CFIA canned potato review irritates farmers and shows depths of government secrecy

OTTAWA – The Canadian Food Inspection Agency wants to know what people think about the size of canned, cubed, white potatoes – but if you want to know exactly who asked for the change or why this is a priority exercise, you’re out of luck.

CFIA launched a month-long consultation on Jan. 21 after saying it had received a request from “industry” to change the maximum allowed size of diced, canned potatoes from 10 millimetres to 20 millimetres.

“Yes, we care about all potatoes – big and small,” the agency tweeted. “These consultations stem from an industry request to produce larger cubes, which would allow them to get more Canadian potatoes to market.”

The tweet was met with great delight by some Twitter users who jumped at the chance to show their proficiency in potato puns.

“I’m afraid most of us will never see eye to eye on this very important and somewhat unapeeling issue,” commented Jeany Jerome.

Imagine the fun they might have had if they’d known the size change will affect all grades of canned, diced, white potatoes, including the lowly “Canada standard” grade, the higher-brow “Canada choice” grade, which can’t include as many “irregularly shaped units,” and the top grade, with the least defective pieces, with the prized label of “Canada Fancy.”

Dozens of people replying seemed shocked to discover that canned potatoes existed in any format, but the vast majority deemed it an unusually trivial matter to be concerned about.

“With everything else going on in the world, this issue is small potatoes,” a Twitter user named Holly wrote.

For Conservative agriculture critic John Barlow, the consultation is a slap in the face to potato farmers in Prince Edward Island, who haven’t been able to sell potatoes to their main export market in the United States for months because of a CFIA decision.

“Is CFIA misinformed on which potato crisis they should be addressing?” Barlow responded to the tweet.

In November the CFIA ordered a halt to U.S.-bound exports of all fresh and seed potatoes because the fungus that causes potato wart was found in two P.E.I. potato fields. The fungus disfigures potatoes but is not dangerous to people.

Negotiations are underway with the U.S. to get potatoes flowing again, but farmers said 300 million pounds of potatoes had to be destroyed because they couldn’t be shipped last year.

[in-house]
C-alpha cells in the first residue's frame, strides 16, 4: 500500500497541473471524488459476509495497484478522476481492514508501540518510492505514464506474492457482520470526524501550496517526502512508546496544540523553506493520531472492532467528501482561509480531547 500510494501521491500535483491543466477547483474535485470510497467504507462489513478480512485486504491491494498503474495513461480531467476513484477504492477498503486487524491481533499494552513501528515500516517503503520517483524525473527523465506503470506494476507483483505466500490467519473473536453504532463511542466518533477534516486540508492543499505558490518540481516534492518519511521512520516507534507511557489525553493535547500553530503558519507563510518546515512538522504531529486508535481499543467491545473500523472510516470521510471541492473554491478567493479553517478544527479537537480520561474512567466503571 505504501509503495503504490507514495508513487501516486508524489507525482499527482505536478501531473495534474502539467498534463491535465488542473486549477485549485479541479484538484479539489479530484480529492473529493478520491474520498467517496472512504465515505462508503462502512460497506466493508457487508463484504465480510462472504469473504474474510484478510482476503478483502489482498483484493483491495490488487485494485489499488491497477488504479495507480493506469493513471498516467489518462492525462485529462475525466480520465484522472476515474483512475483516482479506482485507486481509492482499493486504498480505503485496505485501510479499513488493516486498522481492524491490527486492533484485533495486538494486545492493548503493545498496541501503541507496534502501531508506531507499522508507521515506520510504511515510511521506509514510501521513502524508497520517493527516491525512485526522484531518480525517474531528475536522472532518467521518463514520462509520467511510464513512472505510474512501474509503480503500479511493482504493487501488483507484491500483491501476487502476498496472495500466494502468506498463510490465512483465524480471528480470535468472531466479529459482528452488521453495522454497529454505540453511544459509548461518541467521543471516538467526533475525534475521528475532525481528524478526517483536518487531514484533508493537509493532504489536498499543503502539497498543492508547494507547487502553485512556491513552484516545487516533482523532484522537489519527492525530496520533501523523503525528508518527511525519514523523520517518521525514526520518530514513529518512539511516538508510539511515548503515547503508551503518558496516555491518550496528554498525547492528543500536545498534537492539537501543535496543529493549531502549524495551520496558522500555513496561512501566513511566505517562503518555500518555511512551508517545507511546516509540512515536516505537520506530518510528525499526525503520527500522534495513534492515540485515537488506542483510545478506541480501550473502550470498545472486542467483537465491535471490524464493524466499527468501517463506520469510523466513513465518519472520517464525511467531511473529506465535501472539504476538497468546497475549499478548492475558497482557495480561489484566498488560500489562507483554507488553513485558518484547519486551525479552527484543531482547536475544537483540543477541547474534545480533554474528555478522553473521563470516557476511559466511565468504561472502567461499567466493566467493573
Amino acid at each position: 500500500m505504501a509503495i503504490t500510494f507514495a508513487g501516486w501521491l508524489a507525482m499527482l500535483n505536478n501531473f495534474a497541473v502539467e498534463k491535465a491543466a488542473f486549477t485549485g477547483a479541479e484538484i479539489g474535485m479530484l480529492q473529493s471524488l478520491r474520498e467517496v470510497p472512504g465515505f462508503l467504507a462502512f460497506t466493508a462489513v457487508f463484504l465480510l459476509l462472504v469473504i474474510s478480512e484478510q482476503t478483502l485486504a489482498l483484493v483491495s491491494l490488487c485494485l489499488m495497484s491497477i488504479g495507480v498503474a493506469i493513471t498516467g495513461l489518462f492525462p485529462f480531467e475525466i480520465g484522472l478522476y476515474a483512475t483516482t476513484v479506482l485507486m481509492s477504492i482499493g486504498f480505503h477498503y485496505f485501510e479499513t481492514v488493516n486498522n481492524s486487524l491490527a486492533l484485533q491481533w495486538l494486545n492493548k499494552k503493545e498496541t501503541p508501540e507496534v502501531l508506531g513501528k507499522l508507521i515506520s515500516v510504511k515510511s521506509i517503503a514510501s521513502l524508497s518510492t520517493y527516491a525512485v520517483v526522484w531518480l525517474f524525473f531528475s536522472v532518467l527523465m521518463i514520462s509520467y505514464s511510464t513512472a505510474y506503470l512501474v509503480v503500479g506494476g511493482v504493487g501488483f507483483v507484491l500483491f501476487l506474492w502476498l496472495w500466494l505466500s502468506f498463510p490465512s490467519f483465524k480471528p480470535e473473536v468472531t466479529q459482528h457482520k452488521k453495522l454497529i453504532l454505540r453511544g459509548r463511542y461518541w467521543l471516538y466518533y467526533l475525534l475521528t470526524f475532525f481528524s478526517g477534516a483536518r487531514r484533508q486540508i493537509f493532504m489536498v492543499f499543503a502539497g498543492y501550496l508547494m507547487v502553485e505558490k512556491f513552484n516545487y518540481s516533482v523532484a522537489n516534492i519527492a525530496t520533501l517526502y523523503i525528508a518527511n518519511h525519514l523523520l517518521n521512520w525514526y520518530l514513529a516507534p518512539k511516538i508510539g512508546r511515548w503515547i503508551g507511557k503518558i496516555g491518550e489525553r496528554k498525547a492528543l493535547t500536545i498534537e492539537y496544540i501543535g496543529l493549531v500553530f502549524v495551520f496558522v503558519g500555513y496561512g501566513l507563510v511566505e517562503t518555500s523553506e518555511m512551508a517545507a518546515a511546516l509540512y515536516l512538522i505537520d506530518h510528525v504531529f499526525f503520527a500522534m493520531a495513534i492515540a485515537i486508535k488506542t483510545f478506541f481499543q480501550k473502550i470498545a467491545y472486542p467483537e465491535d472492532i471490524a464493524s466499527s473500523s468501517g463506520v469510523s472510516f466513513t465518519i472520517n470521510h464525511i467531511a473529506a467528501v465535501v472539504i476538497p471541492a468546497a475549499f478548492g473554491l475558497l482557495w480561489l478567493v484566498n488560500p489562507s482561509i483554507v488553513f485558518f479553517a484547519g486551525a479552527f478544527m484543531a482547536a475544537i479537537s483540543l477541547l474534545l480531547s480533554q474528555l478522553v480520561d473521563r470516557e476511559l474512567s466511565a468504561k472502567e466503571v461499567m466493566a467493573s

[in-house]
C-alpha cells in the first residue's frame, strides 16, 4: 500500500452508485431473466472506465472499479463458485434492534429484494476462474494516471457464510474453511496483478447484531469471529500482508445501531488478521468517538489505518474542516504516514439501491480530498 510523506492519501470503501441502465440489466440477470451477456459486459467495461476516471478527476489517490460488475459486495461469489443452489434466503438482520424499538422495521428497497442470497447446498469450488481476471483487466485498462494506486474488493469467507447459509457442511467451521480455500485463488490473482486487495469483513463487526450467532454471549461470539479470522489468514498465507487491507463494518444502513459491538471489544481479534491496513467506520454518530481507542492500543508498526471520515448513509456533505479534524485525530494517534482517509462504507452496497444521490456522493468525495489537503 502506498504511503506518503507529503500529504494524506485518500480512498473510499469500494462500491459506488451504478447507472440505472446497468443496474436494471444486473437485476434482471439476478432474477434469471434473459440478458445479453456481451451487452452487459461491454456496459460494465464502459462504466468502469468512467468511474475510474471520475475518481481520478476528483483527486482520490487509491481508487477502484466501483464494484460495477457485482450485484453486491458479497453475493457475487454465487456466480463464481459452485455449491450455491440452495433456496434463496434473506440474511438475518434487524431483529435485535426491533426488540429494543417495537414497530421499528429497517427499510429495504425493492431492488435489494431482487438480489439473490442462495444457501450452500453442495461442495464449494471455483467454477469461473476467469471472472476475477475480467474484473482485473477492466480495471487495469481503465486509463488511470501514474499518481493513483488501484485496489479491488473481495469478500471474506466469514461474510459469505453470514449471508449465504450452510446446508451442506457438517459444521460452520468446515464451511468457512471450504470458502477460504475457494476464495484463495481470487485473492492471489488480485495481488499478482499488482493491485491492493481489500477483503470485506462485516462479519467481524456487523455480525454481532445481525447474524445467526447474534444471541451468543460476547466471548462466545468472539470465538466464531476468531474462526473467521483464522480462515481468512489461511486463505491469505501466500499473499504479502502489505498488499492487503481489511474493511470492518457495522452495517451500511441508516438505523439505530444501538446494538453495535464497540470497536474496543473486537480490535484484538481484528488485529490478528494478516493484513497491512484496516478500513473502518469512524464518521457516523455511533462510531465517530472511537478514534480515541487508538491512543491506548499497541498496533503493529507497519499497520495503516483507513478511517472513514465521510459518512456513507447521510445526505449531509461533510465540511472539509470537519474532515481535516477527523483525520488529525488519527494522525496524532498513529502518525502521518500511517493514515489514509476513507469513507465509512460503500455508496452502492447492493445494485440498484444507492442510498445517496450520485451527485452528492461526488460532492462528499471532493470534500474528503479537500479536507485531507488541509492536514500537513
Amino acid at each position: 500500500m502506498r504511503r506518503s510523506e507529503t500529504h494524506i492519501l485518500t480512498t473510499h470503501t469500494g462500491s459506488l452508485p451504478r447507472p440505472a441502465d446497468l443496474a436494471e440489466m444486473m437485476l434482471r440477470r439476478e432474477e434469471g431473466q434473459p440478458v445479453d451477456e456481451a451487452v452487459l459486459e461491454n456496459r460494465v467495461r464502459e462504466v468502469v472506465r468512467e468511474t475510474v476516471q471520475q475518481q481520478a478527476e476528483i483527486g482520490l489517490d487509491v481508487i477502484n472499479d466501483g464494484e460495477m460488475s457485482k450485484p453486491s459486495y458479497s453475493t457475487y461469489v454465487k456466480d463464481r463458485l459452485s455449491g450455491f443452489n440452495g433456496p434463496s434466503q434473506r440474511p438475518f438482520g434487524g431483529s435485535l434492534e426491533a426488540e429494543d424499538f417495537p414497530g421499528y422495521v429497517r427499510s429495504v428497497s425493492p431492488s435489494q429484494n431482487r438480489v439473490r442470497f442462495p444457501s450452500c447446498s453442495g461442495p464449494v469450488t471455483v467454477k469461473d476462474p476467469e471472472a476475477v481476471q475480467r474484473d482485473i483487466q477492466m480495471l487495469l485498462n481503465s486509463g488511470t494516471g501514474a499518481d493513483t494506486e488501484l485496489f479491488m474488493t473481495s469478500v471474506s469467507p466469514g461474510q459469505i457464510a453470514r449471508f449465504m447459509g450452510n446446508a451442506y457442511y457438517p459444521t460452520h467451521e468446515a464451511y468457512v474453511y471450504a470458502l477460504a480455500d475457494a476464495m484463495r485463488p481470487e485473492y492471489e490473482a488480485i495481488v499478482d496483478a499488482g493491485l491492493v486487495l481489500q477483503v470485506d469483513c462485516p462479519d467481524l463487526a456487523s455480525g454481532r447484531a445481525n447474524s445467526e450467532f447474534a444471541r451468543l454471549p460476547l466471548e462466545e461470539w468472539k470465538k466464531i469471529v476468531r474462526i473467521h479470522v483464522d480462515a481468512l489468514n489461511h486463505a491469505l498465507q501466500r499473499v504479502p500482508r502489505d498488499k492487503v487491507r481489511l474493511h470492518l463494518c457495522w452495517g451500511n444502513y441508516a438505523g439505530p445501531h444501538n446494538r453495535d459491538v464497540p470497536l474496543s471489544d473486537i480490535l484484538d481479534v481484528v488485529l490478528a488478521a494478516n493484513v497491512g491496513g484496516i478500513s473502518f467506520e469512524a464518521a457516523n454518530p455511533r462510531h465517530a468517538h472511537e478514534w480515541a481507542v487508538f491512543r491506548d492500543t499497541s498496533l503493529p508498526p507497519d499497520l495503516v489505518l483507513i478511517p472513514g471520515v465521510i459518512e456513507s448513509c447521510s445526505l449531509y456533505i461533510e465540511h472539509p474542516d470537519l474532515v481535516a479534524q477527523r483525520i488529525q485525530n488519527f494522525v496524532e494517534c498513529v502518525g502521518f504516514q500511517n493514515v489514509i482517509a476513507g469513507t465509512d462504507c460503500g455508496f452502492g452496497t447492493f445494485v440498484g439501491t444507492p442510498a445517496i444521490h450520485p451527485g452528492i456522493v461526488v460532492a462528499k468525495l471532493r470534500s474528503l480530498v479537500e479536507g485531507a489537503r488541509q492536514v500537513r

In an interview, Barlow said he was “inundated with angry calls from stakeholders” who said the consultation on canned spuds sounded so preposterous they wondered if it was a joke.

“Honestly, I asked the same thing,” he said. “I said, ‘Was their account hacked? This can’t be real.”’

It is, in fact, real. The CFIA will confirm at least that much. But they would not, despite repeated attempts, put up an official or agency expert to explain the consultation in more detail, including who specifically asked for the change or why 20-millimetre cubes could expand sales.

Eventually they got as far as to say the request came from “a food business” who had been given special permission to temporarily can bigger diced potatoes and wanted it to become permanent.

But no information on which company, or more detail on what the difference is between the two sizes of potatoes, was provided.

They did however say, with no hint of irony, that a cabinet directive means the regulations governing the size of canned vegetables can only be changed in a review that is “open, transparent and inclusive” with meaningful public engagement.

Mike Larsen, a criminology professor at Kwantlen Polytechnic University in British Columbia, said this is a particularly odd example of how badly Canada’s transparency and access to information laws are in need of an update.

“I find this story to be simultaneously just weird but also really indicative of the tendency to have a very knee-jerk approach to secrecy and almost secrecy-by-default approach within government institutions,” said Larsen, whose research focuses heavily on government secrecy and access to information laws.

“There’s no state secrets to be protected here. We’re talking about the consultation around the size of potatoes. I mean, literally it’s a small potatoes issue.”

P.E.I. potato farmer Alex Docherty’s emotional frustration over the export ban and the consultations was clear in a Facebook video he posted showing him having to destroy hundreds of pounds of seed potatoes using a snowblower.

“All these three bins will eventually be emptied out and put through the snowblower and hopefully they’ll meet CFIA specifications for the proper size of diced potatoes,” Docherty said in the Jan. 27 video. “We know that’s critical in their mind right now.”

This report by The Canadian Press was first published Feb. 5, 2022.

Share